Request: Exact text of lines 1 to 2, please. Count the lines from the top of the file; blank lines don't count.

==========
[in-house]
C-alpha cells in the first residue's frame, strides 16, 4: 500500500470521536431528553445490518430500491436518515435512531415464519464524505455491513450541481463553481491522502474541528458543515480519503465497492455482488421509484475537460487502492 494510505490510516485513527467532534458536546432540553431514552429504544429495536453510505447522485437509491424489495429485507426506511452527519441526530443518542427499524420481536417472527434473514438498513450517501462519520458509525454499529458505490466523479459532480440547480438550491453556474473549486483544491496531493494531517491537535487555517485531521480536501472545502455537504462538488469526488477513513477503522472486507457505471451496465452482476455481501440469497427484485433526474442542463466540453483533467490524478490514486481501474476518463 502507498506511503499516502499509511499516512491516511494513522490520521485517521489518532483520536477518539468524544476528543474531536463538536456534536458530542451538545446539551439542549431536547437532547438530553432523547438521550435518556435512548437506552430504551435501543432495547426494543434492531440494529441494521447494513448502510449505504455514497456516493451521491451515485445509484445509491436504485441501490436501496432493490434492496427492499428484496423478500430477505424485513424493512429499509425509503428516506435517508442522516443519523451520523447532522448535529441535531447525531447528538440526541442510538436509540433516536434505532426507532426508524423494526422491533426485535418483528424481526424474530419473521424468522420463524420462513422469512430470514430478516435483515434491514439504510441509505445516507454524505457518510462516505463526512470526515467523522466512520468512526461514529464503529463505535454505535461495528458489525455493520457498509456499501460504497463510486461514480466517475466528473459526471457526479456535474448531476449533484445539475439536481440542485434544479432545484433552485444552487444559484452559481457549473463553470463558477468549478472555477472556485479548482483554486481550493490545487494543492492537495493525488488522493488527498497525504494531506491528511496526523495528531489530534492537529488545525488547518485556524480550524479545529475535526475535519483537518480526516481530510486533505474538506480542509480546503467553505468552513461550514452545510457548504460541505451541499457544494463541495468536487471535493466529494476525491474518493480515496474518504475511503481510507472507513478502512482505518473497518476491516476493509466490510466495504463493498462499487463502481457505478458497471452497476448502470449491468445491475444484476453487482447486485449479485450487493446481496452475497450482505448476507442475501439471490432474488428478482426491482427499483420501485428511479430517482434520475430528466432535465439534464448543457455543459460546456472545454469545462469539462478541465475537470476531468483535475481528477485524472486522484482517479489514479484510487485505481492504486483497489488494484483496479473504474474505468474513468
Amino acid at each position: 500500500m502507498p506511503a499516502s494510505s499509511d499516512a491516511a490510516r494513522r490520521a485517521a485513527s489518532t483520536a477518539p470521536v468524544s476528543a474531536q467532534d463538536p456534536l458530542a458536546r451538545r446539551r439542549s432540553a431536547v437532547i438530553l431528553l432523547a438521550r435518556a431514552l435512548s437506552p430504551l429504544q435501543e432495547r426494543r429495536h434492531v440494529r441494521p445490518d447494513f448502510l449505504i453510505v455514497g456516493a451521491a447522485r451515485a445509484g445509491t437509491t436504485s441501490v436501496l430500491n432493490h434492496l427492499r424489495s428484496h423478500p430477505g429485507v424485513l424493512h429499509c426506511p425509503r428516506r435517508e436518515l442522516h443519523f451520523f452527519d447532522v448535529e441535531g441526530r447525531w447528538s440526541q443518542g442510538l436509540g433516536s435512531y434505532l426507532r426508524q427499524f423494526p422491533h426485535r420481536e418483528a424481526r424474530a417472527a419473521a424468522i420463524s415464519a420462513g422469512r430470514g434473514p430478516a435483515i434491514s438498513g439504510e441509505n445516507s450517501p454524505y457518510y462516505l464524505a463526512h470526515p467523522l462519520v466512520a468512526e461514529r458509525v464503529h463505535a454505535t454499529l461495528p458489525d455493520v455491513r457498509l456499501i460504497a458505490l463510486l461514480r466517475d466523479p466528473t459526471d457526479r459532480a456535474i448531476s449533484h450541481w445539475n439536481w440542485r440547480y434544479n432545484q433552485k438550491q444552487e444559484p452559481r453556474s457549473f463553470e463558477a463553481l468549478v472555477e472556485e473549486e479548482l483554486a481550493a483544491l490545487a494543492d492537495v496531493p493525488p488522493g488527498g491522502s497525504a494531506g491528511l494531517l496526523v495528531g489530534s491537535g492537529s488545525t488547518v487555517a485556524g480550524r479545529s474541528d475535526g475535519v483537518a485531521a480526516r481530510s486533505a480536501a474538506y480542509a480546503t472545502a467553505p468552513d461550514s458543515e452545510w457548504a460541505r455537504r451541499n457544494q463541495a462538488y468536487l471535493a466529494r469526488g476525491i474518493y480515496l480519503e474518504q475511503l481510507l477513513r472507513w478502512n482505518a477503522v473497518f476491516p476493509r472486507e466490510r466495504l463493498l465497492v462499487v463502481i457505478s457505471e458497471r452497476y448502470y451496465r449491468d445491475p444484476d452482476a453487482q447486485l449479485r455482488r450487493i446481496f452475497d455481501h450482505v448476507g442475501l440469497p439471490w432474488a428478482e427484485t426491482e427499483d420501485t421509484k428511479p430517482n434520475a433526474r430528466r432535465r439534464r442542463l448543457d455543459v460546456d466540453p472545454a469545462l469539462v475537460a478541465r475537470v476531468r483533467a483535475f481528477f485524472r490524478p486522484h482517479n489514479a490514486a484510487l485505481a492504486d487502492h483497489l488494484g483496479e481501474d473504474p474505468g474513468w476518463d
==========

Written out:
[in-house]
C-alpha cells in the first residue's frame, strides 16, 4: 500500500470521536431528553445490518430500491436518515435512531415464519464524505455491513450541481463553481491522502474541528458543515480519503465497492455482488421509484475537460487502492 494510505490510516485513527467532534458536546432540553431514552429504544429495536453510505447522485437509491424489495429485507426506511452527519441526530443518542427499524420481536417472527434473514438498513450517501462519520458509525454499529458505490466523479459532480440547480438550491453556474473549486483544491496531493494531517491537535487555517485531521480536501472545502455537504462538488469526488477513513477503522472486507457505471451496465452482476455481501440469497427484485433526474442542463466540453483533467490524478490514486481501474476518463 502507498506511503499516502499509511499516512491516511494513522490520521485517521489518532483520536477518539468524544476528543474531536463538536456534536458530542451538545446539551439542549431536547437532547438530553432523547438521550435518556435512548437506552430504551435501543432495547426494543434492531440494529441494521447494513448502510449505504455514497456516493451521491451515485445509484445509491436504485441501490436501496432493490434492496427492499428484496423478500430477505424485513424493512429499509425509503428516506435517508442522516443519523451520523447532522448535529441535531447525531447528538440526541442510538436509540433516536434505532426507532426508524423494526422491533426485535418483528424481526424474530419473521424468522420463524420462513422469512430470514430478516435483515434491514439504510441509505445516507454524505457518510462516505463526512470526515467523522466512520468512526461514529464503529463505535454505535461495528458489525455493520457498509456499501460504497463510486461514480466517475466528473459526471457526479456535474448531476449533484445539475439536481440542485434544479432545484433552485444552487444559484452559481457549473463553470463558477468549478472555477472556485479548482483554486481550493490545487494543492492537495493525488488522493488527498497525504494531506491528511496526523495528531489530534492537529488545525488547518485556524480550524479545529475535526475535519483537518480526516481530510486533505474538506480542509480546503467553505468552513461550514452545510457548504460541505451541499457544494463541495468536487471535493466529494476525491474518493480515496474518504475511503481510507472507513478502512482505518473497518476491516476493509466490510466495504463493498462499487463502481457505478458497471452497476448502470449491468445491475444484476453487482447486485449479485450487493446481496452475497450482505448476507442475501439471490432474488428478482426491482427499483420501485428511479430517482434520475430528466432535465439534464448543457455543459460546456472545454469545462469539462478541465475537470476531468483535475481528477485524472486522484482517479489514479484510487485505481492504486483497489488494484483496479473504474474505468474513468